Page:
Adding a Network Loopback Adapter to Windows 8

I have to say that I continue to be frustrated with finding out how to do things in Windows 8. Here’s another one and it’s recorded so it might help someone else. I’ve also documented what I tried so that if anyone from the product group ever reads this, they’ll understand how I searched for it and might try to make it easier.

I wanted to add a network loopback adapter, to have a fixed IP address to work with when using an “internal” network with Hyper-V. (The fact that I even need to do this is also painful. I don’t know why Hyper-V can’t make it easy to work with host system folders, etc. as easily as I can with VirtualPC, VirtualBox, etc. but that’s a topic for another day).

In the end, what I needed was a known IP address on the same network that my guest OS was using, via the internal network (which allows connectivity from the host OS to/from guest OS’s).

I started by looking in the network adapters areas but there is no “add” functionality there. Realising that this was likely to be another unexpected challenge, I resorted to searching for info on doing this. I found KB article 2777200 entitled “Installing the Microsoft Loopback Adapter in Windows 8 and Windows Server 2012”. Aha, I thought that’s what I’d need. It describes the symptom as “You are trying to install the Microsoft Loopback Adapter, but are unable to find it.” and that certainly sounded like me. There’s a certain irony in documenting that something’s hard to find instead of making it easier to find. Anyway, you’d hope that in that article, they’d then provide a step by step example of how to do it, but what they supply is this:

The Microsoft Loopback Adapter was renamed in Windows 8 and Windows Server 2012. The new name is “Microsoft KM-TEST Loopback Adapter”. When using the Add Hardware Wizard to manually add a network adapter, choose Manufacturer “Microsoft” and choose network adapter “Microsoft KM-TEST Loopback Adapter”.

The trick with this of course is finding the “Add Hardware Wizard”. In Control Panel -> Hardware and Sound, there are options to “Add a device” and for “Device Manager”. I tried the “Add a device” wizard (seemed logical to me) but after that wizard tries it’s best, it just tells you that there isn’t any hardware that it thinks it needs to install. It offers a link for when you can’t find what you’re looking for, but that leads to a generic help page that tells you how to do things like turning on your printer.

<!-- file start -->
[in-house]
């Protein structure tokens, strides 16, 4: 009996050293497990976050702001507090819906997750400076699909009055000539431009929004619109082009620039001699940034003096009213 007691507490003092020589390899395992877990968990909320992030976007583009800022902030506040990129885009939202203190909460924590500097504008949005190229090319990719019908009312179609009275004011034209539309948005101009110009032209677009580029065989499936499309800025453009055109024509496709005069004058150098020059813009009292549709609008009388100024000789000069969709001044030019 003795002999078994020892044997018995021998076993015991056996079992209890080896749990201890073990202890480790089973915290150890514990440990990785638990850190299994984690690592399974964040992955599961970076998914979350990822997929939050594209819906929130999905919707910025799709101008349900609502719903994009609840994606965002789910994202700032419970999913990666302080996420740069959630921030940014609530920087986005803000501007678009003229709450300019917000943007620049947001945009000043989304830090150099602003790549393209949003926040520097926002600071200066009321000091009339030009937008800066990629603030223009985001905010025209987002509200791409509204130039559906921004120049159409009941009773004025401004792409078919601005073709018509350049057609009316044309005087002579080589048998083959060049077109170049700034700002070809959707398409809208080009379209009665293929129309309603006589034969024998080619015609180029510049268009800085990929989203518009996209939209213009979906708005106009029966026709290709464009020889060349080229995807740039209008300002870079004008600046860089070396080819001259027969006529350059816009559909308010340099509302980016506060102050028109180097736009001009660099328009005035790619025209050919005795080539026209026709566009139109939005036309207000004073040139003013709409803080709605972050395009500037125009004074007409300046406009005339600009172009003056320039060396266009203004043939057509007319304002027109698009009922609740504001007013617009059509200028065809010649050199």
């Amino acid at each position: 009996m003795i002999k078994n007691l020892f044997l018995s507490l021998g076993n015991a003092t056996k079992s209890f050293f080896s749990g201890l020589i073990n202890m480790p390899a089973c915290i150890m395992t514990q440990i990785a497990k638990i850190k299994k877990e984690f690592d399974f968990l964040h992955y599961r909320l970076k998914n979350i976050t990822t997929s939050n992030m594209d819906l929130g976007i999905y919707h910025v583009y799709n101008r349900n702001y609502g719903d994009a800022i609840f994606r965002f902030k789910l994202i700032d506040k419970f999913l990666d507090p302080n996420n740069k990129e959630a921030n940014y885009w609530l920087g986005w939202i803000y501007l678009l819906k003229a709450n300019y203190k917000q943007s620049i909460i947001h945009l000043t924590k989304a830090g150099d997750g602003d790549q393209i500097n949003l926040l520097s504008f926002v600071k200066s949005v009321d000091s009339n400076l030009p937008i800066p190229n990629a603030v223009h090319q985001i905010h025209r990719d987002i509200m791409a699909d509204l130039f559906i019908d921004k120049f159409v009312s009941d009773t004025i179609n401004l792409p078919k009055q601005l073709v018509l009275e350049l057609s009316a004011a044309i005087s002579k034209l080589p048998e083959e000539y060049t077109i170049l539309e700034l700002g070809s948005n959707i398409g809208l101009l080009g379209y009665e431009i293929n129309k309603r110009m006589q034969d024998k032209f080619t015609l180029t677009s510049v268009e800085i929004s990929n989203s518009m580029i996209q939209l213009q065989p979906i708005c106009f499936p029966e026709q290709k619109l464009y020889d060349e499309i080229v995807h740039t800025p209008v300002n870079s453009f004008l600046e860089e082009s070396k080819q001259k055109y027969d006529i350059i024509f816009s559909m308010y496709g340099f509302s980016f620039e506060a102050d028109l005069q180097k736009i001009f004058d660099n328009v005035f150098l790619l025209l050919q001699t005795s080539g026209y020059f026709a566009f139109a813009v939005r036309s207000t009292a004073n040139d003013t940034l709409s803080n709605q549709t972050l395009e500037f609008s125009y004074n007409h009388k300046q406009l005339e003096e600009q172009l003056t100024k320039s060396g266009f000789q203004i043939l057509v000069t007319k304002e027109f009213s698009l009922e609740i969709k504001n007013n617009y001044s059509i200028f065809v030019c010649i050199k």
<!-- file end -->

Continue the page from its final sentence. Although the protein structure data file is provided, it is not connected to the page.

In Device Manager, I checked the options in the program menus, and nothing useful was present. I even tried right-clicking “Network adapters”, hoping that would lead to an option to add one, also to no avail.

So back to the search engine I went, to try to find out where the “Add Hardware Wizard” is. Turns out I was in the right place in Device Manager, but I needed to right-click the computer’s name, and choose “Add Legacy Hardware”. No doubt that hasn’t changed location lately but it’s a while since I needed to add one so I’d forgotten. Regardless, I’m left wondering why it couldn’t be in the menu as well.

Anyway, for a step by step list, you need to do the following:

1. From Control Panel, select “Device Manager” under the “Devices and Printers” section of the “Hardware and Sound” tab.

2. Right-click the name of the computer at the top of the tree, and choose “Add Legacy Hardware”.

3. In the “Welcome to the Add Hardware Wizard” window, click Next.

4. In the “The wizard can help you install other hardware” window, choose “Install the hardware that I manually select from a list” option and click Next.

5. In the “The wizard did not find any new hardware on your computer” window, click Next.

6. In the “From the list below, select the type of hardware you are installing” window, select “Network Adapters” from the list, and click Next.

7. In the “Select Network Adapter” window, from the Manufacturer list, choose Microsoft, then in the Network Adapter window, choose “Microsoft KM-TEST Loopback Adapter”, then click Next.